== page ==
Comedy review: Bill Bailey, Glasgow

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There are some brilliant set-pieces in this latest show from stand-up musician Bill Bailey, so much so that reprises are demanded in the encore.

Bill Bailey - Pavilion Theatre, Glasgow

* * *

With highlights including a Jewish folk interpretation of the Match of the Day theme and Metallica’s Enter Sandman played on car horns, it’s an eclectic, mischievous melange of tuneful daftness, existential anxiety and righteous anger aimed at politicians, celebrity and the Church.

His character assassinations of Nick Clegg and Ed Miliband are especially memorable, employing surreal but delightfully apt imagery. However, the cognitive dissonance sparked in his feverish brain by former Big Brother contestant Chantelle Houghton promises a deeper, more thematically robust show.

Touching on the work of such creative giants as Mozart, JMW Turner and as he does, Qualmpeddler captures only a vague, unfocused malaise on Bailey’s part. One moment he’s bemoaning the inane acronyms of text speak, another he’s musing on the similarities of Danish and mumbled English, prompted by the horror of discovering a shared love of crime drama The Killing with David Cameron. There’s plenty to enchant, including a lovely account of releasing an owl from a restaurant in China. But this two-hour performance feels somewhat bitty.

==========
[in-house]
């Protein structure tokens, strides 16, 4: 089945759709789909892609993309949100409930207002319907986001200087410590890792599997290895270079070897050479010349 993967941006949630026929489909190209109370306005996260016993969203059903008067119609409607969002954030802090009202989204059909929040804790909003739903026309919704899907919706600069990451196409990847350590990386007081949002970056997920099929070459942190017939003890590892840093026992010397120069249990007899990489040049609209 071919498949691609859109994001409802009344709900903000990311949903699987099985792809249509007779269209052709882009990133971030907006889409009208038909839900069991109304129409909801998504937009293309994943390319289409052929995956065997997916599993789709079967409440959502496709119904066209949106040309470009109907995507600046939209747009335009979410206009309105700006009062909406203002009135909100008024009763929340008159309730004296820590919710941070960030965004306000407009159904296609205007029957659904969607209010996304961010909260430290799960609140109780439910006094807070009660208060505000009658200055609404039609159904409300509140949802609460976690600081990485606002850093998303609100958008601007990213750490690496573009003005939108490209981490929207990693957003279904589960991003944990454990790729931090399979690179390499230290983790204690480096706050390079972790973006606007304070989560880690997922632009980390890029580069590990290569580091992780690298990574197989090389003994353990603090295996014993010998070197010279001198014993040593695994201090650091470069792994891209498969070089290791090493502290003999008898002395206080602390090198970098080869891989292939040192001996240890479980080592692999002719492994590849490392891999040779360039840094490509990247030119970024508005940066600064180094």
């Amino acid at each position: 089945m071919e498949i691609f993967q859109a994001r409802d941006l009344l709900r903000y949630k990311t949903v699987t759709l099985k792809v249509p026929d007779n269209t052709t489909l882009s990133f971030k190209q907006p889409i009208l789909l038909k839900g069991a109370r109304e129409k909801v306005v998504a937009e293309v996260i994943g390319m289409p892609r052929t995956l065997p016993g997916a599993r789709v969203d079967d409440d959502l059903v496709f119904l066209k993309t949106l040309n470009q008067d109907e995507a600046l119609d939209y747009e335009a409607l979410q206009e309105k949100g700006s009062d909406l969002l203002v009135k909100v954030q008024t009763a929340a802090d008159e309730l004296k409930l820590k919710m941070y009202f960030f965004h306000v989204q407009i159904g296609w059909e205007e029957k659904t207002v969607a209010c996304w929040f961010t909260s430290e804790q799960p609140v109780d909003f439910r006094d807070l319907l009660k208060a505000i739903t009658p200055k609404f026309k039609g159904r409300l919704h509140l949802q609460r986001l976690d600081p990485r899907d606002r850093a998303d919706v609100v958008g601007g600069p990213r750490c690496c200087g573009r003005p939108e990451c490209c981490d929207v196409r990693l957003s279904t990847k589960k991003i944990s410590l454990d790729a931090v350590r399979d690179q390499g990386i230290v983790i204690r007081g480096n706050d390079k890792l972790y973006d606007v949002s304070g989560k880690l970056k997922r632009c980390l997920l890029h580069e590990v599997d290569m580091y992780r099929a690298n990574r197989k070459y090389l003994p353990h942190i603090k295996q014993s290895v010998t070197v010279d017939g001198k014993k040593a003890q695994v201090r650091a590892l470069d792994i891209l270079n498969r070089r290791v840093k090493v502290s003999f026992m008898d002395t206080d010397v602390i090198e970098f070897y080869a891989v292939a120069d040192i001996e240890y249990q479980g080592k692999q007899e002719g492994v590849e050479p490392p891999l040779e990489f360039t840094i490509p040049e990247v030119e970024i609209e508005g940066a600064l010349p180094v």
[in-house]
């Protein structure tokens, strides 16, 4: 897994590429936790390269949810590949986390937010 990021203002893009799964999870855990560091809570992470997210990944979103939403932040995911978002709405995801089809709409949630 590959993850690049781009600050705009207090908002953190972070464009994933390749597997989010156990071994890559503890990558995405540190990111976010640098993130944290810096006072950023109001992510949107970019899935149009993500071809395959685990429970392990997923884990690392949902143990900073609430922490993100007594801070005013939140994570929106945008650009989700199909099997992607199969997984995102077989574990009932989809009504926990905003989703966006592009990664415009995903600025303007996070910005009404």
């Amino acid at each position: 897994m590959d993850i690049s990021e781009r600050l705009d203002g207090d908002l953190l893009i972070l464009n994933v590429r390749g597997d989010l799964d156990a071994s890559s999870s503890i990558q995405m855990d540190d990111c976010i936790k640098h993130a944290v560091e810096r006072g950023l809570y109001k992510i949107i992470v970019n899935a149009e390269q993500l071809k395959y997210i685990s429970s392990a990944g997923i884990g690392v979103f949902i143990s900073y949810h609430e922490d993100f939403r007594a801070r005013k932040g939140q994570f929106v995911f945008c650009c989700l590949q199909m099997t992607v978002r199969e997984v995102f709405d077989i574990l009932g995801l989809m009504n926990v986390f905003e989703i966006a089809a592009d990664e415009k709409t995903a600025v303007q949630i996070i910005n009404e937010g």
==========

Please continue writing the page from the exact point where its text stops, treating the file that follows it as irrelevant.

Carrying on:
Regardless, whenever he picks up an instrument – and the more obscure the better – Bailey’s puckish wit and dizzying virtuosity guarantees routines that other comics simply can’t match.